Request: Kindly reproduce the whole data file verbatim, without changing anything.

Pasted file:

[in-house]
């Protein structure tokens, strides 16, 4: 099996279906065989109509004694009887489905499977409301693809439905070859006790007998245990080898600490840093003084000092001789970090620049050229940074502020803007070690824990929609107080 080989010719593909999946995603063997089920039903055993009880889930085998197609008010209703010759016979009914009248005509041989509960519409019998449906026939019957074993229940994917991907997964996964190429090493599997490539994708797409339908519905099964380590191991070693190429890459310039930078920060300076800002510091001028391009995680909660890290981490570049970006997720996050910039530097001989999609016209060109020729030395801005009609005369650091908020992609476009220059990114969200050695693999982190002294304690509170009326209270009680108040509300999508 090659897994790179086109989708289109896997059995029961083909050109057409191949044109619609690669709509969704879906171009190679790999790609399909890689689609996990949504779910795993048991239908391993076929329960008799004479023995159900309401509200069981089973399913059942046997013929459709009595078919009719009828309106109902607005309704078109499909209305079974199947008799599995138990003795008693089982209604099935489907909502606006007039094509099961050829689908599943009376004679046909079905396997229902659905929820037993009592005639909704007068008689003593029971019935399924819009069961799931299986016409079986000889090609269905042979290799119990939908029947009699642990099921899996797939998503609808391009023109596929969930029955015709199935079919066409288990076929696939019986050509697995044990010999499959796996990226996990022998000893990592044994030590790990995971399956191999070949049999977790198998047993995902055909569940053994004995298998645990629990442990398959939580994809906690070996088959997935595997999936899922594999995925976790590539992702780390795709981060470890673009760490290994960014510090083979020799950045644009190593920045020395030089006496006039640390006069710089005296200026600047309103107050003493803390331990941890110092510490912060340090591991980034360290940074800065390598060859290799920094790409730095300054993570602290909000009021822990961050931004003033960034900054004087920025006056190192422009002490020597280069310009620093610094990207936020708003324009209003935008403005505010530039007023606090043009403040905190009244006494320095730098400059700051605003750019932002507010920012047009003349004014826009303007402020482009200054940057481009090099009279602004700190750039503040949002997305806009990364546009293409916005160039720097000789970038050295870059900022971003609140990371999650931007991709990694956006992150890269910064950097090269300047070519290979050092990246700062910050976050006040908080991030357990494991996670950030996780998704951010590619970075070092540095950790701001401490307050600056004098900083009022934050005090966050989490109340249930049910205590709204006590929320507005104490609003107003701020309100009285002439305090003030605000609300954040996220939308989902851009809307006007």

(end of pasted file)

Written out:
[in-house]
């Protein structure tokens, strides 16, 4: 099996279906065989109509004694009887489905499977409301693809439905070859006790007998245990080898600490840093003084000092001789970090620049050229940074502020803007070690824990929609107080 080989010719593909999946995603063997089920039903055993009880889930085998197609008010209703010759016979009914009248005509041989509960519409019998449906026939019957074993229940994917991907997964996964190429090493599997490539994708797409339908519905099964380590191991070693190429890459310039930078920060300076800002510091001028391009995680909660890290981490570049970006997720996050910039530097001989999609016209060109020729030395801005009609005369650091908020992609476009220059990114969200050695693999982190002294304690509170009326209270009680108040509300999508 090659897994790179086109989708289109896997059995029961083909050109057409191949044109619609690669709509969704879906171009190679790999790609399909890689689609996990949504779910795993048991239908391993076929329960008799004479023995159900309401509200069981089973399913059942046997013929459709009595078919009719009828309106109902607005309704078109499909209305079974199947008799599995138990003795008693089982209604099935489907909502606006007039094509099961050829689908599943009376004679046909079905396997229902659905929820037993009592005639909704007068008689003593029971019935399924819009069961799931299986016409079986000889090609269905042979290799119990939908029947009699642990099921899996797939998503609808391009023109596929969930029955015709199935079919066409288990076929696939019986050509697995044990010999499959796996990226996990022998000893990592044994030590790990995971399956191999070949049999977790198998047993995902055909569940053994004995298998645990629990442990398959939580994809906690070996088959997935595997999936899922594999995925976790590539992702780390795709981060470890673009760490290994960014510090083979020799950045644009190593920045020395030089006496006039640390006069710089005296200026600047309103107050003493803390331990941890110092510490912060340090591991980034360290940074800065390598060859290799920094790409730095300054993570602290909000009021822990961050931004003033960034900054004087920025006056190192422009002490020597280069310009620093610094990207936020708003324009209003935008403005505010530039007023606090043009403040905190009244006494320095730098400059700051605003750019932002507010920012047009003349004014826009303007402020482009200054940057481009090099009279602004700190750039503040949002997305806009990364546009293409916005160039720097000789970038050295870059900022971003609140990371999650931007991709990694956006992150890269910064950097090269300047070519290979050092990246700062910050976050006040908080991030357990494991996670950030996780998704951010590619970075070092540095950790701001401490307050600056004098900083009022934050005090966050989490109340249930049910205590709204006590929320507005104490609003107003701020309100009285002439305090003030605000609300954040996220939308989902851009809307006007």